Back Street Heroes
RICK HULSE – THE MUSINGS OF ONE OF THE MOST ELOQUENT THINKERS IN BIKERDOM
OVER RECENT MONTHS I’VE READ A NUMBER OF POSTS ON SOCIAL MEDIA ATTEMPTING TO DRUM UP SUPPORT FOR CAMPAIGNS TO GET MOTORCYCLES EXEMPTED FROM THE SCHEDULED BAN ON THE SALE OF NEW PETROL AND/ OR DIESEL VEHICLES IN THE UK FROM THE YEAR 2030.
Ithink it quite obvious that any such campaign’s likely be the cause of much controversy amongst the motorcycling community. As much as motorcyclists generally love their machines dearly and, in many cases, the lifestyle of being a biker is a fundamental aspect of their lives, there’re also many who believe wholeheartedly that carbon emissions and other forms of pollution must be greatly reduced if future generations are going to have lives worth living.
As much as I love being a biker, and I revel in the sound and feel of a powerful petrol-powered bike or a trike roaring along country lanes, I also know that the pollution produced by humanity over the past two hundred years has poisoned air, land, rivers and seas to the point where its ill-effects can be seen in all aspects of the ecosystems of which we are very much a dependent part, and I now find myself torn between my deeply held belief that pollution has to be dramatically reduced as soon as possible, and my natural resistance to anything that’ll impose changes to my muchloved biker lifestyle. I also find myself wondering what such campaigns might do to the credibility of bikers generally, not just from flying in the face of the very real and deeply held ecological concerns of millions of people, but also by asking people to put what will undoubtedly be a great deal of effort into supporting a seemingly unwinnable campaign. I know from long personal experience that campaigning to change government policy can be heartbreaking and all-consuming work, though it can, and sometimes does, produce very gratifying results. However, this campaign wouldn’t just be aimed at changing government policy, it’ll also entail convincing manufacturers to continue producing bikes with internal combustion engines against the growing tide of worldwide ecological concern. On top of that it’d also involve convincing oil companies to continue refining fuels for a comparatively small proportion of road users, and supplying it to filling stations that will, inevitably, become increasingly scarce as the numbers of petrol and diesel cars, vans and trucks begin to dwindle over the next two or three decades. It’s also worth remembering that following the prohibition on the sale of new petrol and diesel vehicles, the Government’ll have a green light to start increasing the tax on those fuels year on year.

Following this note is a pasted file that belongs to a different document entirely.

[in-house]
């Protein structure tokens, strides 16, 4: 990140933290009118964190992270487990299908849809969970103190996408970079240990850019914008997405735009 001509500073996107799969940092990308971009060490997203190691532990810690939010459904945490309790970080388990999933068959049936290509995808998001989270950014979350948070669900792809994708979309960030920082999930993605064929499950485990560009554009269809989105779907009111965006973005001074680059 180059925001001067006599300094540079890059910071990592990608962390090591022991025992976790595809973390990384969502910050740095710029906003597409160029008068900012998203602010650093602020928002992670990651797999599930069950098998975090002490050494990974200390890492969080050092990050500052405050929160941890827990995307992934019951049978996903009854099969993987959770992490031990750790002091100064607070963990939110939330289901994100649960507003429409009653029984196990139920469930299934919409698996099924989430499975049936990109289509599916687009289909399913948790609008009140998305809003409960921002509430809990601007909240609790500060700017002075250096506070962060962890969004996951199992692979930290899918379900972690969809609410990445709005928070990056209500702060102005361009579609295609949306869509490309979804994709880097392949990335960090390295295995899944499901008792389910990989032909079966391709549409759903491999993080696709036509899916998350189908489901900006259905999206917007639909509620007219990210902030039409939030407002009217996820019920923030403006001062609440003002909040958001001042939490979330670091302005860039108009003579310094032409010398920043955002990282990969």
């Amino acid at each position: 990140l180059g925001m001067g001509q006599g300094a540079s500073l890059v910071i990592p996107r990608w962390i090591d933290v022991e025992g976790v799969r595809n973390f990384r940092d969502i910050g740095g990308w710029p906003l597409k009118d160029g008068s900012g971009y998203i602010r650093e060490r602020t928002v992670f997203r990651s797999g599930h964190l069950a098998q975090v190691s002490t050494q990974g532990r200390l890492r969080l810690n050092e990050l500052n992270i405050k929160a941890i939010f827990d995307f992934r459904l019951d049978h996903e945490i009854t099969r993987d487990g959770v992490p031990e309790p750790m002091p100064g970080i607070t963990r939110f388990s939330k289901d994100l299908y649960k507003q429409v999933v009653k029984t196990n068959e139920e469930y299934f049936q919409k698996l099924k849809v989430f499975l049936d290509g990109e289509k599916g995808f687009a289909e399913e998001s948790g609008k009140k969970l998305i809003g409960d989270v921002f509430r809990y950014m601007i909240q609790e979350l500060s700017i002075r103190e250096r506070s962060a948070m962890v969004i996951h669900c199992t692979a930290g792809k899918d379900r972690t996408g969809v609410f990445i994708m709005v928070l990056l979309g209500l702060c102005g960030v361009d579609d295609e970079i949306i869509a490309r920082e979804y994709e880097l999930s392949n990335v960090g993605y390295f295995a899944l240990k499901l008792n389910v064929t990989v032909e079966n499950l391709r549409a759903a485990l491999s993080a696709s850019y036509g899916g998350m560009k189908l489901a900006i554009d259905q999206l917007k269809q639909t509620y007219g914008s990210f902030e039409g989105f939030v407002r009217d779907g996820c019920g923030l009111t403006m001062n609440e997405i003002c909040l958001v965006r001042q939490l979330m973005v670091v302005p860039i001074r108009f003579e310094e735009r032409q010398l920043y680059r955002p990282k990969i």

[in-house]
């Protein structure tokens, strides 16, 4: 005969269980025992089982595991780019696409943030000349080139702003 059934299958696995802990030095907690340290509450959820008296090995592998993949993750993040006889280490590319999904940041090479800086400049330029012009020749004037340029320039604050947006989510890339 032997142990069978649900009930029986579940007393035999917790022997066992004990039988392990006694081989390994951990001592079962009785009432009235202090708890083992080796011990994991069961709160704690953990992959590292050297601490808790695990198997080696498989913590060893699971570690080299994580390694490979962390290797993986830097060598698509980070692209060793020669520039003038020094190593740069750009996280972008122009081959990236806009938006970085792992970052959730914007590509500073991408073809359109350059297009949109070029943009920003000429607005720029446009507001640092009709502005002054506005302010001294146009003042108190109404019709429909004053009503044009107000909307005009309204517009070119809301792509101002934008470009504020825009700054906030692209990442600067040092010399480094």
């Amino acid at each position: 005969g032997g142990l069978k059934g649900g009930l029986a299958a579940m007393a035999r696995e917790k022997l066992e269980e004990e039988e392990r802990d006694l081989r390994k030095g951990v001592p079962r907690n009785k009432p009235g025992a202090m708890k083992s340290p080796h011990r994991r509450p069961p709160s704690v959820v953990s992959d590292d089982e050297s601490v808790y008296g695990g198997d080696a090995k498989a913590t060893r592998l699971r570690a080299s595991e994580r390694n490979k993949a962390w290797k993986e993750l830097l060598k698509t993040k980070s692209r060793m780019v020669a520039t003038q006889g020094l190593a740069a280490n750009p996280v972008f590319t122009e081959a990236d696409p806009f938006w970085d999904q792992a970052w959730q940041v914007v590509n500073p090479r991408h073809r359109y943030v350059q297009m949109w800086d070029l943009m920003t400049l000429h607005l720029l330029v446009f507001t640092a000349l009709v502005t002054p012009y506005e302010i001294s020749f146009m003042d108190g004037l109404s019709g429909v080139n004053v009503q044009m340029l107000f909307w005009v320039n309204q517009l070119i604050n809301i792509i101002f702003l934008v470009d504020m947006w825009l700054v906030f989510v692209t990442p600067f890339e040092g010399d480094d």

Perhaps, at this point, I should point out that the effect of the ban on new vehicles with combustion engines in 2030 is likely to have a relatively minimal effect on my life. I’ll be 70 years old by then and, though I’m intent on being a biker until the day I die, I doubt that we’re likely to see any immediate reduction in the numbers of petrol-engine bikes and trikes on the road. It may be 2040 by the time we feel any real effect from this ban, and I expect that by that time electrically-powered vehicles’ll be quite commonplace and generally accepted, and I’ll most probably be long gone.
Obviously, many bikers’ll pull out all the stops to keep their petrol bikes running for as long as possible after such a ban comes into place – one only needs to look at those dedicated enthusiasts who’ve kept vintage machines in perfect running condition for many decades after the manufacturing companies’ve disappeared into history. But what happens when, in perhaps 20 or 25 years’ time, it’s not profitable for the oil companies to refine and process fuels for rapidly dwindling numbers of consumers? No matter how dedicated you are to keeping your old bike in good running order, without fuel it’ll become nothing more than a relic of a bygone age.
It’s also worth noting that many other countries’re planning similar bans on the sale of vehicles that use internal combustion engines. In Austria they plan to phase out new registrations of these types of vehicles in 2027; in Iceland it’s in 2030 (but with an additional plan to eliminate half of its fuel stations by 2025); in the Netherlands they’re going one step further – they plan to ban all petrol and/or diesel vehicles from their roads by 2030, even those that were registered prior to that year! India’s considering a ban on the use of petrol-powered bikes and trikes in 2025, and by 2030 all vehicles there will have to be electrically powered. Germany, Ireland, Israel, Sweden, Slovenia, Denmark and a number of US states all have similar restrictions planned for 2030, with Japan, Korea and Thailand following suit in 2035, and Taiwan, Sri Lanka, Spain, Portugal, France and British Columbia doing the same in 2040. This would certainly seem to be a growing trend throughout the world, and the snowball effect’s likely to see oil refineries and the manufacturers of internal combustion engines becoming relics of our misguided past over the next twenty years.
I’m certainly not out to convince anybody not to fight against these changes if they truly believe that fight to be worthwhile, I just think it worth pointing out the monumental challenges involved in such a battle, and perhaps postulate the idea that putting that energy into working with the developers and manufacturers of electrically-powered bikes might at least ensure that the bikes of the future’re the sort of thing that bikers can love to ride as much as we love our current machines.
To quote the American author Stewart Brand: “Once a new technology rolls over you, if you’re not part of the steamroller, you’re part of the road.”